Currently there are tens of thousands, feeder Intelligent Electronic Devices (IEDs) in operation that are regularly polled by the Supervisory Control and Data Acquition (SCADA) master for updated analog and status data. While these remote IEDs provide monitoring and control capabilities to the system operator, there is little or no automation. Adding intelligence and automation to the distribution feeders is a vital next step leading to the Smart Grid.
Early on, utilities faced the problem of communicating to very remote hydroelectric power plants, and installed power-line carrier systems between high voltage substations to solve the problem. These systems carried both voice and data, which solved the problem as long as there was a direct link between the two substations. Most of these systems have probably been replaced with microwave. Utilities with large geographic areas have private microwave systems to handle large volumes of information over long distance communication links.
A few utilities have implemented satellite communications for sparsely populated large geographic areas. Fiber optic cable is being used both within substations and as Wide Area Networks (WANs). With the recent concerns about security this is becoming a more attractive and cost effective solution.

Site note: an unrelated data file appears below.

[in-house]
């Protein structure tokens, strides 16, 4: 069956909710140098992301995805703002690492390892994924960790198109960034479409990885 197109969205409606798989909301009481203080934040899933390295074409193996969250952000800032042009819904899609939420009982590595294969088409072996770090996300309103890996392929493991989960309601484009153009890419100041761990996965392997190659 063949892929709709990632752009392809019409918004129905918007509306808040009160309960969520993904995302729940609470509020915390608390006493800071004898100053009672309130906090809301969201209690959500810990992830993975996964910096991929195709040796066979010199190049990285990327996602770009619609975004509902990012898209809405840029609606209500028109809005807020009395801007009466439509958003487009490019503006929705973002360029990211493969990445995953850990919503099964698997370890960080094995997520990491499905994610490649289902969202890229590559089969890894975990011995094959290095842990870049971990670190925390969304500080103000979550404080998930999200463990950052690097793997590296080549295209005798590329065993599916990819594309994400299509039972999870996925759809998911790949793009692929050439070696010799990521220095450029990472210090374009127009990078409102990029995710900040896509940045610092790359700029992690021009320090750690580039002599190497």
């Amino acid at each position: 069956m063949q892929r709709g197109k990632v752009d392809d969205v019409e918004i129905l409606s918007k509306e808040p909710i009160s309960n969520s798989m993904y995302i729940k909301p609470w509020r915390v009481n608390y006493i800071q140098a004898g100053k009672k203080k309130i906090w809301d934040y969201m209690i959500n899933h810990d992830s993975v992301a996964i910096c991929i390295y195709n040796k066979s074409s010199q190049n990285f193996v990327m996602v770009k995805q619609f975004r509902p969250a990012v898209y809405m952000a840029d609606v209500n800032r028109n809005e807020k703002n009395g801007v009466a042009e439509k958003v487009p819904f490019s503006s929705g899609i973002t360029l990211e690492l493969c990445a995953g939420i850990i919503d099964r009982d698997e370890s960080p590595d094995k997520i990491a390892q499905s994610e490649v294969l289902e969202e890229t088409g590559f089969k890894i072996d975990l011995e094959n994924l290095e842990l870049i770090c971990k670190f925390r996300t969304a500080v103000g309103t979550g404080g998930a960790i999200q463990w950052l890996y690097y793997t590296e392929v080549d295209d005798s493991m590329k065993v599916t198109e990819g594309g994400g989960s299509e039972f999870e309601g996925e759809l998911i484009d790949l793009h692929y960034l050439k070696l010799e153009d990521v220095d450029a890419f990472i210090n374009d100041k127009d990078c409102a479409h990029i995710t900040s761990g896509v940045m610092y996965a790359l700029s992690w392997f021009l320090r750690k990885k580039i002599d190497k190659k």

Starting in the 1980s, licensed 900 Megahertz point-to-multipoint radio systems became very popular, especially for small substations. These systems provided a substantial cost savings over leased phone lines and were under the complete control of the utility company.
Though India has a long way to go, the need for an SG has been felt for a long time now, but it would be demanded more than ever. Imagine people taking meter readings, in far flung areas moving from door to door with the Covid-19 pandemic spreading far and wide. On the other hand, the advanced countries with SGs face increasing cyber-security threats. The spyware in power systems machinery may communicate sensitive data to unscrupulous elements or a hostile country eager to exploit. We need to secure ourselves through firewalls, upgrade our systems and train our people to meet cyber-security challenges to the Smart Grid.
Graduate in B.tech Electrical And Electronics Engineering from Silicon Institute Of Technology, has done internship in NTPC Noida under electrical department on study of electrical machines in Thermal Power Plants.
Bachelor Of Technology in Media Technology from Manipal Institute Of Technology final year student with work experience in multiple clubs registered under Manipal Institute Of Technology.
Dr. Bibhu Prasad Rath
Graduate in Mechanical Engg has worked in various functions in NTPC including Operation & Design, he is presently Additional General Manager in Project Engineering division.